Nurses' participation in decisions about new care procedures and protocols is potentially of benefit for patient outcomes. Whether nurses' participation in decisions is allowed in the implementation of innovations depends on the implementation approach used for the introduction. A planned change implementation approach does not allow it, an emergent change implementation approach does.Aim:
To compare a planned change and an emergent change implementation approach to introduce an intensive insulin therapy to an intensive care unit (ICU).Design:
A prospective comparative study in an ICU in the Netherlands of two teams of nurses using either implementation approach.Methods:
Pre-introduction of the comparability of the two teams was assessed. The nurse compliance to the protocol was assessed as being nurses' behaviour according to the protocol and leading to acceptable glucose values. The effectiveness of the implementation was assessed by measuring the percentage of patients' glucose values within the target range, the occurrence of hypoglycaemic events and the time to glucose value normalization. Data were collected from December 2007 till January 2009.Results:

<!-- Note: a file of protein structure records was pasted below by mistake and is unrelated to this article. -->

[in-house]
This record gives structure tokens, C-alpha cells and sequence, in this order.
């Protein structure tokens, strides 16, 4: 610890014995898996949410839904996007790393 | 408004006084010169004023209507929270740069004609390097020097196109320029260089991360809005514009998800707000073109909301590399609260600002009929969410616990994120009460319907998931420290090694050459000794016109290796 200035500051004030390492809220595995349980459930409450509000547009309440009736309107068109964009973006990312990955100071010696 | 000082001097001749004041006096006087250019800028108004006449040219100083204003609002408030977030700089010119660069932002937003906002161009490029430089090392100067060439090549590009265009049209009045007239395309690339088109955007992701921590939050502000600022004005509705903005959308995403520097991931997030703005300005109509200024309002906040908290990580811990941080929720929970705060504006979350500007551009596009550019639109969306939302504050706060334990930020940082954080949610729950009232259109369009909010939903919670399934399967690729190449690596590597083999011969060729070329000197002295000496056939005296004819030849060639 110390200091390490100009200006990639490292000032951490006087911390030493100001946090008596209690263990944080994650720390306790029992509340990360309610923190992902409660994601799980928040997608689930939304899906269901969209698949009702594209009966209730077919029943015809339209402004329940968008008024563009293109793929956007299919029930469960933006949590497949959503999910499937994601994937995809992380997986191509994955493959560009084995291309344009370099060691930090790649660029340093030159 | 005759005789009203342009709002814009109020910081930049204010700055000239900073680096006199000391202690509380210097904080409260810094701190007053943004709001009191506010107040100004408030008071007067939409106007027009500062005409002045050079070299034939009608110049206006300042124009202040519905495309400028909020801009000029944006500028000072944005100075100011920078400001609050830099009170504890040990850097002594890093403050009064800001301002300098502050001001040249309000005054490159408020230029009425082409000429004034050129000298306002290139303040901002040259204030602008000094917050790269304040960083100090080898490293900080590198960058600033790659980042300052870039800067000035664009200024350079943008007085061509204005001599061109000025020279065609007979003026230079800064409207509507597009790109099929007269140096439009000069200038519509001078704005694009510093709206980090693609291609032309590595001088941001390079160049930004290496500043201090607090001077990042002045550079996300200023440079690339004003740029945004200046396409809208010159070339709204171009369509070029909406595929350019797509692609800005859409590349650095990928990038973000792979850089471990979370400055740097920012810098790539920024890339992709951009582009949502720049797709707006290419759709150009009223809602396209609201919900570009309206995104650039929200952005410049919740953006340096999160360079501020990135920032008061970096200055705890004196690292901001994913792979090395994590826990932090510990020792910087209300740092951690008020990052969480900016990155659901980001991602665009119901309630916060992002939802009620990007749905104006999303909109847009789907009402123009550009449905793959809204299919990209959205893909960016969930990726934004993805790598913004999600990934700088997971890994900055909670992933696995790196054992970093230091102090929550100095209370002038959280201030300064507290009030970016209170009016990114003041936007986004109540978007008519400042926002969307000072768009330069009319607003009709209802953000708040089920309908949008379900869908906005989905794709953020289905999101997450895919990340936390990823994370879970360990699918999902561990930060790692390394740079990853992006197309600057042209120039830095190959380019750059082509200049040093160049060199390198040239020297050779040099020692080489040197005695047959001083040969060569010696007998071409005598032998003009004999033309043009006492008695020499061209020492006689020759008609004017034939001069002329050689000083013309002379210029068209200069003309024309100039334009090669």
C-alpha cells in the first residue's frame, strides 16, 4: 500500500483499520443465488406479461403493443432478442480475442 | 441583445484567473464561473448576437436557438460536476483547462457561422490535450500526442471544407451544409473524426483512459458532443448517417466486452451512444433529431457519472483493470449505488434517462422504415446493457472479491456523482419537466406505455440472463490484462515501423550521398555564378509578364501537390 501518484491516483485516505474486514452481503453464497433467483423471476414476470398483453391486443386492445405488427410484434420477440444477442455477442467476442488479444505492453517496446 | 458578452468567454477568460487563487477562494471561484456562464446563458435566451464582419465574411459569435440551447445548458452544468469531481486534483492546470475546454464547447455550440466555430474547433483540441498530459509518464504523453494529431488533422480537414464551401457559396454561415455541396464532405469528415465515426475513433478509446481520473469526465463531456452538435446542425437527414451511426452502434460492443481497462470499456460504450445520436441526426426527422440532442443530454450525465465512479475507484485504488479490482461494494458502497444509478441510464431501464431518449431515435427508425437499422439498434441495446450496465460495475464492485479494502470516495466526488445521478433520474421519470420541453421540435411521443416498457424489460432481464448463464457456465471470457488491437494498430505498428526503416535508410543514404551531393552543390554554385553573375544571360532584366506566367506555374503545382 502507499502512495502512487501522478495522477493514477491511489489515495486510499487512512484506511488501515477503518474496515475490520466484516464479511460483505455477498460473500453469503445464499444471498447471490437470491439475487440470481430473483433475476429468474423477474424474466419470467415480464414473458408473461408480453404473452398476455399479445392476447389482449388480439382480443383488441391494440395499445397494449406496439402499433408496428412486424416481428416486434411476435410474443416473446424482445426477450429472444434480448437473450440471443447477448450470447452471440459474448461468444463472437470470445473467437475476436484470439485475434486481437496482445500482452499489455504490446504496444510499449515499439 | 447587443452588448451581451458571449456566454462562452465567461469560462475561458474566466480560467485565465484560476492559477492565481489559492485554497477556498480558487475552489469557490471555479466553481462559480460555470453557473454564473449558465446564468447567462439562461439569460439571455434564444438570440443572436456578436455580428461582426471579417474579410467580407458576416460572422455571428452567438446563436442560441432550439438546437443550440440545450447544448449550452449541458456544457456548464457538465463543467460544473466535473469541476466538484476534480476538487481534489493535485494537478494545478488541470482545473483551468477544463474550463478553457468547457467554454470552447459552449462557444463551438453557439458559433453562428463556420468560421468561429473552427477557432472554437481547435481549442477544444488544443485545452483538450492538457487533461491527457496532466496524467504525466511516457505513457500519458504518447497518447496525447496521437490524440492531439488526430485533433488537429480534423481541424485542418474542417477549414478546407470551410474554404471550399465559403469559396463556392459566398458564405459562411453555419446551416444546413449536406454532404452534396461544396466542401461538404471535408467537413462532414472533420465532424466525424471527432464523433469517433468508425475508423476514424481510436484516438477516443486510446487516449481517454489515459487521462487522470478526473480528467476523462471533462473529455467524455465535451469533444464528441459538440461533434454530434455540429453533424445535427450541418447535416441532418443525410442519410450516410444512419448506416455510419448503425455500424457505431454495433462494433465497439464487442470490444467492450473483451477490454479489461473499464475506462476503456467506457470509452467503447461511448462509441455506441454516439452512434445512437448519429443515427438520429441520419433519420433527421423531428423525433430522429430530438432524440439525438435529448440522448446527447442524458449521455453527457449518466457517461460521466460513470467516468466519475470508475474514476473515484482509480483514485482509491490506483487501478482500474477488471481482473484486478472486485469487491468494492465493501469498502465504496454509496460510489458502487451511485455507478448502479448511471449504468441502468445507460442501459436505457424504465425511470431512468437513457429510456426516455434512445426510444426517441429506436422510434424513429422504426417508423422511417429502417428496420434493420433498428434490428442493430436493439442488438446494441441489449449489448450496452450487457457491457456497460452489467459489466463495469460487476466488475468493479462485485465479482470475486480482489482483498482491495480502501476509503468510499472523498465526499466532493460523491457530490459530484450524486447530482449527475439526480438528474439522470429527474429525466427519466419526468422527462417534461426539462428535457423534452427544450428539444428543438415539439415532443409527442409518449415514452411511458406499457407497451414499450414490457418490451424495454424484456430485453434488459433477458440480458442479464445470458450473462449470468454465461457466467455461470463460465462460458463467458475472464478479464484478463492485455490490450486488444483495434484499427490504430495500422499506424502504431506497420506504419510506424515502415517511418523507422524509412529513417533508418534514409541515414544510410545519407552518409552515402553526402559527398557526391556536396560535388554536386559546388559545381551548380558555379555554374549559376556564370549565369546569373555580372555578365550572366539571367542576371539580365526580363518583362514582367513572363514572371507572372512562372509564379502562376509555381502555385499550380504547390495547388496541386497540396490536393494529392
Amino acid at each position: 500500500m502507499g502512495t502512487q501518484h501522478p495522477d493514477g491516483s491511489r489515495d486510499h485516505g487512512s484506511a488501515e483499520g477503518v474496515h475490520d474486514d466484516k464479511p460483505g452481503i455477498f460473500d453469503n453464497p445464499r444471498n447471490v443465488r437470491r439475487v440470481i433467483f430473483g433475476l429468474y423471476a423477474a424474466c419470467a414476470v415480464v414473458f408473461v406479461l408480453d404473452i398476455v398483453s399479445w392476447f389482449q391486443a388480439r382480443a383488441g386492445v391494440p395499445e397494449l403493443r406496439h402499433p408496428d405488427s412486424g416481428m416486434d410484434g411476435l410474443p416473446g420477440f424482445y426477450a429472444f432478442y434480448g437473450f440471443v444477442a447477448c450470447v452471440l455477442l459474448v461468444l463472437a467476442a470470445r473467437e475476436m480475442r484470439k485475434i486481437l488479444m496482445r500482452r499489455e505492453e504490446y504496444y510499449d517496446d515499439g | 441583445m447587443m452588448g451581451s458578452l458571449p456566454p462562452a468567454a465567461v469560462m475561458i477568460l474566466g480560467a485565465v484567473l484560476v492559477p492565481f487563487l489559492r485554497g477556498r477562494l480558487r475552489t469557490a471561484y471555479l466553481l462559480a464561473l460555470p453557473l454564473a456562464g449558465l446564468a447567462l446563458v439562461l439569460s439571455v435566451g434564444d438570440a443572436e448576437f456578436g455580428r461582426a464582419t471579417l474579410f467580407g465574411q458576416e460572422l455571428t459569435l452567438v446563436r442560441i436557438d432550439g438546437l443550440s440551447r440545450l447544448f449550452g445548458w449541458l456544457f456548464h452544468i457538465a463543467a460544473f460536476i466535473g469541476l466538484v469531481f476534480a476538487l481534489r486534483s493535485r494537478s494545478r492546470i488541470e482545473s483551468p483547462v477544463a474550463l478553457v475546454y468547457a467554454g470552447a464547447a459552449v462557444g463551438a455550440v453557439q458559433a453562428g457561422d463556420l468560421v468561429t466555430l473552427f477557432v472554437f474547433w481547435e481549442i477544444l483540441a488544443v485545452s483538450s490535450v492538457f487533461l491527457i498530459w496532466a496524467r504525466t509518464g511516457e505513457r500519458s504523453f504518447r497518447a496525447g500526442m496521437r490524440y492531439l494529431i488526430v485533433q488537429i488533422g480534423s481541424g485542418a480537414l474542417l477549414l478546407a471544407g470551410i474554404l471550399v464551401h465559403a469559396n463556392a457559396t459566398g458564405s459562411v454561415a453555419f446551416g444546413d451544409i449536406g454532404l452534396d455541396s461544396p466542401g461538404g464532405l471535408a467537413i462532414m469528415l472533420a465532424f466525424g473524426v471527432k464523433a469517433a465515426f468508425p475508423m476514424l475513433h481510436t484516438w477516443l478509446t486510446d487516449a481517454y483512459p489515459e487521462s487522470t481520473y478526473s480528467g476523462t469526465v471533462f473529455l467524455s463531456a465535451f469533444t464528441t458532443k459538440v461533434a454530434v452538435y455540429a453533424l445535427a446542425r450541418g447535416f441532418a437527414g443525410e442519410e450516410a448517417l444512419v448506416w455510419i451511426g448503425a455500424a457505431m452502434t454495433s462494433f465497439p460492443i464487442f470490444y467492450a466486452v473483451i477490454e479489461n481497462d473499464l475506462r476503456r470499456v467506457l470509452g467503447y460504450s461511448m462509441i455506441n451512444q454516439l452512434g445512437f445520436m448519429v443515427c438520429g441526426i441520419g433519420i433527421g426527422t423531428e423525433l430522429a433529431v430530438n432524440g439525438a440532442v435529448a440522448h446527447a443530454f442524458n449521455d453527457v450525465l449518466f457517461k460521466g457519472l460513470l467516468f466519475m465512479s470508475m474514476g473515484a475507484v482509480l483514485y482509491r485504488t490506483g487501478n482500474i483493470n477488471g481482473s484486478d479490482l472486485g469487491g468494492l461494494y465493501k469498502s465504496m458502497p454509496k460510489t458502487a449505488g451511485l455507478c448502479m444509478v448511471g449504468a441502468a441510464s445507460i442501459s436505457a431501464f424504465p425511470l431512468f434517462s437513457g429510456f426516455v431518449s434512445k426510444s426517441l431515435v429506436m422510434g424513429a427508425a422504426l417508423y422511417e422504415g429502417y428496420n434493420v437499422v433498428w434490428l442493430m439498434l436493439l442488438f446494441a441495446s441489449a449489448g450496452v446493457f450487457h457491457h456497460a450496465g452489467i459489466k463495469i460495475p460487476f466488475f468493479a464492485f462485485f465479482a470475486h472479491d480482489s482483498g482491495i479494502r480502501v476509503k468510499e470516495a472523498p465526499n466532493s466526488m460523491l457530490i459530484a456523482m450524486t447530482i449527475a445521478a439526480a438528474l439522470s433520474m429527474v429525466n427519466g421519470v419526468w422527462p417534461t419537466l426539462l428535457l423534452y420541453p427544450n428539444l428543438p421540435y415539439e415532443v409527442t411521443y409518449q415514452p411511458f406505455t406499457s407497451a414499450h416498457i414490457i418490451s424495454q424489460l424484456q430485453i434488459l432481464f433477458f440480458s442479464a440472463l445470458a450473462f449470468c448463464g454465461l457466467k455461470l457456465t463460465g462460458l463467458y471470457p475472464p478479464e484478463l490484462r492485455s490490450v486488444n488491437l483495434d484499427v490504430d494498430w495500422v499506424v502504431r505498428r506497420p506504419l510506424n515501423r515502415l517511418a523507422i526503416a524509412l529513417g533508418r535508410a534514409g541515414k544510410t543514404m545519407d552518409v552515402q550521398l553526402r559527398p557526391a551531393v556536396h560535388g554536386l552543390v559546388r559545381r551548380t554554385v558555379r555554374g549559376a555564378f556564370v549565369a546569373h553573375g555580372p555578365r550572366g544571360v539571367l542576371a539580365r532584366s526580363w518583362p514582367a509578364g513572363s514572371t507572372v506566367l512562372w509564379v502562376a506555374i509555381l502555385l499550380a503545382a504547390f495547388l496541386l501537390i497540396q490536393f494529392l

In the emergent change approach team there was better nurse compliance measurements than in the planned change approach team (83.5% vs 66,8% conform protocol), a better percentage of glucose values in the target range (53,5% vs 52.8%) and a shorter time to glucose value normalization.Conclusion:
The implementation approach allowing nurse participation was associated with better nurse compliance and patient outcome measurements. The implementation approach did not conflict with introducing an evidence-based innovation. It was also associated with more effective adaptation of the protocol to changing circumstances.Relevance for clinical practice:
When a new treatment requires adaptability to changing circumstances to be most effective, nurses' participation in decisions about the implementation of the treatment should be considered.